Wilder was clear he felt as though he had been robbed of the opportunity to "go out on his shield" when his corner threw in the towel. The combination of that sense of a sort of "incomplete loss" with talk of a leg injury after he lost, punches that may have landed to the back of the head and ultimate confidence in his historically proficient right hand power may mean Wilder can't let go of the idea that if he can get one more chance to land a bomb on Fury, he can return to champion status.
The options for Fury's future don't stop a probably Wilder and hopefully Joshua, though.
When Hearn started pushing for Fury vs. Joshua in the summer, another one of his fighters chimed in. Dillian Whyte, who holds a status as the WBC's mandatory challenger, stepped in to ask his promoter where his title shot was.
"How about doing what's right and forcing him to fight me first as the number 1 challenger?" Whyte tweeted.
While that may seem to be a bit of a left field option, but Fury ran into Dean Whyte, Dillian's brother, after his win and stated that he would fight Whyte if WIlder didn't initiate the rematch clause.
"Listen, if Wilder don't take his rematch I'll have to fight my mandatory, that's it," Fury said. "Listen, me and Dill go back, we go back a long time."
Whyte has continued to make his case in the media loudly and often. Speaking with Sky Sports, Whyte suggested what anyone wants to see does not matter as much as the status he earned in becoming mandatory challenger.
"Listen, he should be fighting me next, regardless of whatever he thinks, whatever AJ thinks," Whyte said. "I deserve it. I've worked hard for my title shot and I keep fighting and I keep risking my position. I've been No. 1 contender for ages now. They should fight no-one else, apart from me. I've done everything that is required of me, so now it's my turn."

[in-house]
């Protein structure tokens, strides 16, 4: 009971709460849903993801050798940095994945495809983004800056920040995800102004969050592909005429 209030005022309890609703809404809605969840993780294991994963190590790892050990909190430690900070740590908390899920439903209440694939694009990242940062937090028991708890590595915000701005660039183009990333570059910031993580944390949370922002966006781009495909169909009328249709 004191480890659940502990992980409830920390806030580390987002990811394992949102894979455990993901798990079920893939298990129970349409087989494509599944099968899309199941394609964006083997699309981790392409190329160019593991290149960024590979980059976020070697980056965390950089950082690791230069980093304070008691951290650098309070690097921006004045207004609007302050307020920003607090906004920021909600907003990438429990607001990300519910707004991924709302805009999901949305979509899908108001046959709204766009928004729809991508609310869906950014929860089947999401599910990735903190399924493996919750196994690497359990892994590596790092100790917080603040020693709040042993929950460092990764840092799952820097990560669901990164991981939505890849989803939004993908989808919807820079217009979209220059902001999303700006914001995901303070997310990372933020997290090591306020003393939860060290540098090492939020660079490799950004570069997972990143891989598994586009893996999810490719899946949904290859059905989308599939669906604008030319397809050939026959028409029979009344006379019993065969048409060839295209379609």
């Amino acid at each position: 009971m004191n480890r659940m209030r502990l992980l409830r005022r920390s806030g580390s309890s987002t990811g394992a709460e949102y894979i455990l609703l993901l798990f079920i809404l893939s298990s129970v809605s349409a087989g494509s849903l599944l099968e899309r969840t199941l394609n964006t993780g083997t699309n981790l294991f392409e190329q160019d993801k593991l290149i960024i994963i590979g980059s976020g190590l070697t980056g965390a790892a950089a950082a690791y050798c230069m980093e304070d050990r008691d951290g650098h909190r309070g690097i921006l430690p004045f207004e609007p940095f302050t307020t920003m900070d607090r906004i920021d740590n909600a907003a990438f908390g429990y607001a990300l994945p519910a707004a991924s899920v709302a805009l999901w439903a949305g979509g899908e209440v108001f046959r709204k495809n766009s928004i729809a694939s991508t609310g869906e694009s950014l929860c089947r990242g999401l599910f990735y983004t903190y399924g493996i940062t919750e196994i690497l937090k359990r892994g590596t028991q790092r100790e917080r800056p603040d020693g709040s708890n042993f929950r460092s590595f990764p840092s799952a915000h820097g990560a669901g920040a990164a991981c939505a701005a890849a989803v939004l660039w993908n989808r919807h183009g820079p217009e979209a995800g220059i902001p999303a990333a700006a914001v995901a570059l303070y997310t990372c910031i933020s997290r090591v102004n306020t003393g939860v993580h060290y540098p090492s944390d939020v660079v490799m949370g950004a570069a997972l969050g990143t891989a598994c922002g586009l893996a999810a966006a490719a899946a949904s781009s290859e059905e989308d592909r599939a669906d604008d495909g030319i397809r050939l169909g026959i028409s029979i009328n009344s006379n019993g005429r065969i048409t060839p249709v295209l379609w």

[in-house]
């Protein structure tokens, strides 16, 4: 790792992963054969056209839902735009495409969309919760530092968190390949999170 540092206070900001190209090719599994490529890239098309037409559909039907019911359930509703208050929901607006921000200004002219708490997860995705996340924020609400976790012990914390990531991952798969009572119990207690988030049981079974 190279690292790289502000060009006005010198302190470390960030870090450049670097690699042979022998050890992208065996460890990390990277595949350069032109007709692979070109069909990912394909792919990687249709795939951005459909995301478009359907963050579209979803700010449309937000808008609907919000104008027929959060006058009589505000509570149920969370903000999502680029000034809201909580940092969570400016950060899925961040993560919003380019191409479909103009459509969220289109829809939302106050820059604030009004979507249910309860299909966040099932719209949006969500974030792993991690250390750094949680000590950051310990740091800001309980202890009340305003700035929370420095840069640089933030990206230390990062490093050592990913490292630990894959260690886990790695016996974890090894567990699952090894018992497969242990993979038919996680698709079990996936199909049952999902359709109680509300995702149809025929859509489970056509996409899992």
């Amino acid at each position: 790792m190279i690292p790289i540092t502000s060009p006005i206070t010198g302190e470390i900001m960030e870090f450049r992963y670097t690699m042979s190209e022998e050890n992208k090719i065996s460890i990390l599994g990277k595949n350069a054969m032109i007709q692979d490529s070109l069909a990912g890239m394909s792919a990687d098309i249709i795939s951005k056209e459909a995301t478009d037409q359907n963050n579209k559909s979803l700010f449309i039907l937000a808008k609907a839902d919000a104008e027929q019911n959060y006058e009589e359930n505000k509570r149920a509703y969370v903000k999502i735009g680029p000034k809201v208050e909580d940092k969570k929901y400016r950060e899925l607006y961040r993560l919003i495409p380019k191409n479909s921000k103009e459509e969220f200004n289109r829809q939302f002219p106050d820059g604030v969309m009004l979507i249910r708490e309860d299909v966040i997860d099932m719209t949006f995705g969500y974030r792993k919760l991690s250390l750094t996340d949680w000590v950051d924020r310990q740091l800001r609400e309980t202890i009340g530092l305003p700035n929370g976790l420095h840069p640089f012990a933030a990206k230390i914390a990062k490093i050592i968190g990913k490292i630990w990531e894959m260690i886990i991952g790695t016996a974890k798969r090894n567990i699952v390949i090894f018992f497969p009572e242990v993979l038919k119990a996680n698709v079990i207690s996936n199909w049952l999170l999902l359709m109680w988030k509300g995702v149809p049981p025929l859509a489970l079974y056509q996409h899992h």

So, probably a third fight with Wilder, hopefully a unification bout with Joshua, but maybe a mandatory defense against Whyte. Those are all the possible options for Fury's immediate future, right?
Well, unless we count the outlandish possibility of UFC heavyweight champion Stipe Miocic stepping into the ring with Fury. The two have teased a potential fight in the past, both in MMA and in boxing. Even on the pay-per-view broadcast for Fury vs. Wilder 2, there was a seemingly out of place statement from analyst Max Kellerman who said in passing that the boxing heavyweight champion is no longer considered the "baddest man on the planet," because the UFC and mixed martial arts provide a closer approximation to a "real fight" meant that honor now belonged to the Octagon's best.
And Miocic jumped in with a challenge in the moments after Fury's win.
"Congrats @Tyson_Fury," Miocic tweeted. "I'd love to sing Sweet Caroline in the ring. Let's do this."
The idea is ridiculous, of course, but so was the idea of Fury traveling to Saudi Arabia to wrestle in a WWE match mere months ahead of the Wilder rematch and after suffering multiple cuts against Otto Wallin. Ridiculous is, in fact, right up Fury's alley.
Options may feel endless for Fury, along with the idea that he holds all the cards in boxing's heavyweight future. But that one little clause in the contract means that, in fact, it is WIlder who has the power. If his team pulls the trigger on the rematch, it happens. Not Fury vs. Joshua or Fury vs. Whyte or Fury vs. Miocic -- as unlikely as that one would be. It also starts a chain reaction that leads to Joshua vs. Pulev and Whyte being stuck on the sidelines -- possibly for even longer if the Fury vs. Wilder 3 winner then fights Joshua in a unification bout. Or the very real possibility of Fury and Wilder needing to fight for a fourth time if Wilder wins the third fight and leaves them 1-1-1 after three battles.
In suffering a stunning one-sided defeat, Wilder grabbed the wheel because that's what the paperwork says. Ain't that just boxing?